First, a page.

On the 1st of January, 2016, the 2030 Agenda for Sustainable Growth came into force. Implemented during by the UN, it aims to accomplish 17 goals:
Good health and well-being
Clean Water and Sanitation
Affordable and Clean Energy
Decent Work and Economic Growth
Industry, Innovation and Infrastructure
Sustainable Cities and Communities
Responsible Consumption and Production
Life Below Water
Life on Land
Peace, Justice and Strong Institutions
Partnership for the Goals
This agenda calls for all nations and all people to work towards these goals. These goals are not legally binding, however governments are expected to take initiatives to incorporate these goals into their national framework.
There is a level of improvement in material living standards (more jobs, better wages) and non material living standards (decline in child mortality rates, access to clean water and sanitation) which has been achieved in some countries, however, the progress itself has been uneven. Some nations have rising disparities due to economic shocks such as conflicts. This makes it difficult for growth to occur, because investment is too risky.
Achieving a balanced distribution of wealth and eliminating poverty is more difficult during times of economic uncertainty, because consumer and business confidence levels are low, and there tends to be a weaker labour force. In theory, poverty can only be eliminated if the economic growth occurring is sustainable. Generally, rapid, unsustainable growth leads to wealth disparities or job instability.
Many countries with high levels of poverty have young populations. This is likely to lead in a demographic dividend, which is an acceleration in economic growth due to and increasing labour force.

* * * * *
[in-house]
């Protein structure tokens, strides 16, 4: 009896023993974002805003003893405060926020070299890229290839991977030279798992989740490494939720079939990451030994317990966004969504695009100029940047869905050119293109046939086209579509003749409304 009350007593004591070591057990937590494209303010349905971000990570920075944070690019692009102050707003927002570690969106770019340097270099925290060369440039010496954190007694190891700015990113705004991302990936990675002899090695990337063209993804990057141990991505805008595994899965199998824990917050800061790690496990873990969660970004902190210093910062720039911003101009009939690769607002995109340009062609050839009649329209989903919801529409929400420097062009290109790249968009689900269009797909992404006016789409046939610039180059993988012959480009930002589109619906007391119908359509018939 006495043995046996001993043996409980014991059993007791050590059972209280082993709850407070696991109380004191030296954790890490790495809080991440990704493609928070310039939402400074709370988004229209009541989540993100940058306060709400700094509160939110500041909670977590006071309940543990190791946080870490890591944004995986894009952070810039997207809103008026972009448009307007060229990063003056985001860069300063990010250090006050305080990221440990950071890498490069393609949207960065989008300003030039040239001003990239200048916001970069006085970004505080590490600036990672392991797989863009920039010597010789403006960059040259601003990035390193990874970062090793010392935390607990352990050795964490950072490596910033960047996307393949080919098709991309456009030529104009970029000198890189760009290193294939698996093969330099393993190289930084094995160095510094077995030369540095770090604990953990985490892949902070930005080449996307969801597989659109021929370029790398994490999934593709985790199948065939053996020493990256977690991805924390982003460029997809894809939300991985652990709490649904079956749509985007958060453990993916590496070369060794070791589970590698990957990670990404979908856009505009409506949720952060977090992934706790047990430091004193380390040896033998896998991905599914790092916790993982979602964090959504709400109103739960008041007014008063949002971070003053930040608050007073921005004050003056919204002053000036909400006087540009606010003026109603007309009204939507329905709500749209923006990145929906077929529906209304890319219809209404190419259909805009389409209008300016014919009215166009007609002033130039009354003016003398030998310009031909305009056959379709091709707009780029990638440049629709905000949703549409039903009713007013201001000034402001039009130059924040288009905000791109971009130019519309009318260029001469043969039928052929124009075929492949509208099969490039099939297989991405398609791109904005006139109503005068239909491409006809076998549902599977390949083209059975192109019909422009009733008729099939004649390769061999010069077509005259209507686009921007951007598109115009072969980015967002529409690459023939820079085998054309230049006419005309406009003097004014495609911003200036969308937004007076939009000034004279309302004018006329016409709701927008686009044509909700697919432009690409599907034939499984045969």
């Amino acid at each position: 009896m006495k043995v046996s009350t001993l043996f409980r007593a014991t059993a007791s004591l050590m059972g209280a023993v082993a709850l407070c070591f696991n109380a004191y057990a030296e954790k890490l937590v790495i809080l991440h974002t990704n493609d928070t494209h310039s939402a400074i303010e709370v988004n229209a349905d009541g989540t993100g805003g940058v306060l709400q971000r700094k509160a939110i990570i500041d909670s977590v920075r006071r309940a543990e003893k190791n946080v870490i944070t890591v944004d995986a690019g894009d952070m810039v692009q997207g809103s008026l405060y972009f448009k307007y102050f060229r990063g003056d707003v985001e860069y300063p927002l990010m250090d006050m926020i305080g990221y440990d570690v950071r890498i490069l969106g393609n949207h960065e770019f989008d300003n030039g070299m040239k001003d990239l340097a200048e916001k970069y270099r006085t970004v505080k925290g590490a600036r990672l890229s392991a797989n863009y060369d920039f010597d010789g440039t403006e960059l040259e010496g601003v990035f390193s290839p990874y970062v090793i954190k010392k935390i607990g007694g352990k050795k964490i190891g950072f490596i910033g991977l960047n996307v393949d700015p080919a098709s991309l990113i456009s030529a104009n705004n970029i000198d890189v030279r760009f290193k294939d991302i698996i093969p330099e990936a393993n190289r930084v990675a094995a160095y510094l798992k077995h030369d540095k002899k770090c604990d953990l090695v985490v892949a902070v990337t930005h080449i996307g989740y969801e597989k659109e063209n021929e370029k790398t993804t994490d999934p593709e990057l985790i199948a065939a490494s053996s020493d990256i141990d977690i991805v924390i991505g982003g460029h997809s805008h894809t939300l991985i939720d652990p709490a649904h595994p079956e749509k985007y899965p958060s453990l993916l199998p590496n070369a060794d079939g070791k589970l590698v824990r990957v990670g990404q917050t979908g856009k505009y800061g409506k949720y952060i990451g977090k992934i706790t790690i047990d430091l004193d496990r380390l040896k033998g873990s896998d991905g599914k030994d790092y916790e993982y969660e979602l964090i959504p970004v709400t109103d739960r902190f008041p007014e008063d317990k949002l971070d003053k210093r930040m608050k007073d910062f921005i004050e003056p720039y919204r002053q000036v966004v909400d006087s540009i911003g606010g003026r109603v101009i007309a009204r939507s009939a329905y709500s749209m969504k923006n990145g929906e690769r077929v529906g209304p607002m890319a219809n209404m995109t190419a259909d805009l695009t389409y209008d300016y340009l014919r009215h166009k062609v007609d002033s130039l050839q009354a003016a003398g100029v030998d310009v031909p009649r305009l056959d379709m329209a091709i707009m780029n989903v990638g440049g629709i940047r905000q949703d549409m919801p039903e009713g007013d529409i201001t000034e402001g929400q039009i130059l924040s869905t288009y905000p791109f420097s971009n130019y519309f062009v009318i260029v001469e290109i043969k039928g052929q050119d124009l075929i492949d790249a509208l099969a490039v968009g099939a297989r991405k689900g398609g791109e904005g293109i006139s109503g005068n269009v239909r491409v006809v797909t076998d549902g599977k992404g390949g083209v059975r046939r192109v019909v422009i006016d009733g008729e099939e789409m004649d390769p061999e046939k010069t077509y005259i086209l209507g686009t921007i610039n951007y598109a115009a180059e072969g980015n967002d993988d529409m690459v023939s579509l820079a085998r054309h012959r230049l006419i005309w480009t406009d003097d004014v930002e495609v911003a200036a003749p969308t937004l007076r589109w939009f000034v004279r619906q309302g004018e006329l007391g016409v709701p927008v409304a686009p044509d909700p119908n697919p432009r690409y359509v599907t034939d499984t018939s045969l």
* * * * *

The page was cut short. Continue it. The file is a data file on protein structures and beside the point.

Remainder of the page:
Migration is also increasing as a whole, particularly from developing nations with high poverty levels. This will lead to a mutually beneficial exchange with labour shortages being met in one country and remittances being sent to another country. Internal migration is also increasing, which pushes countries towards urbanisation. This improves both material and non material living standards, as well as increasing GDP growth, due to more labour.
The over exploitation of ecosystems, unsustainable production/consumption and population growth makes it more difficult to achieve the goals for sustainability.
Both public sector and private sectors need to be aligned with the goals to be achieved. An increased, or increasing availability of resources will drive economic growth.
Changes in technology could also aid in achieving these goals. For example, the increasing availability of vaccinations has greatly improved non material living standards. Likewise, the increasing availability of better capital resources may help increase productivity and boost AD for these countries.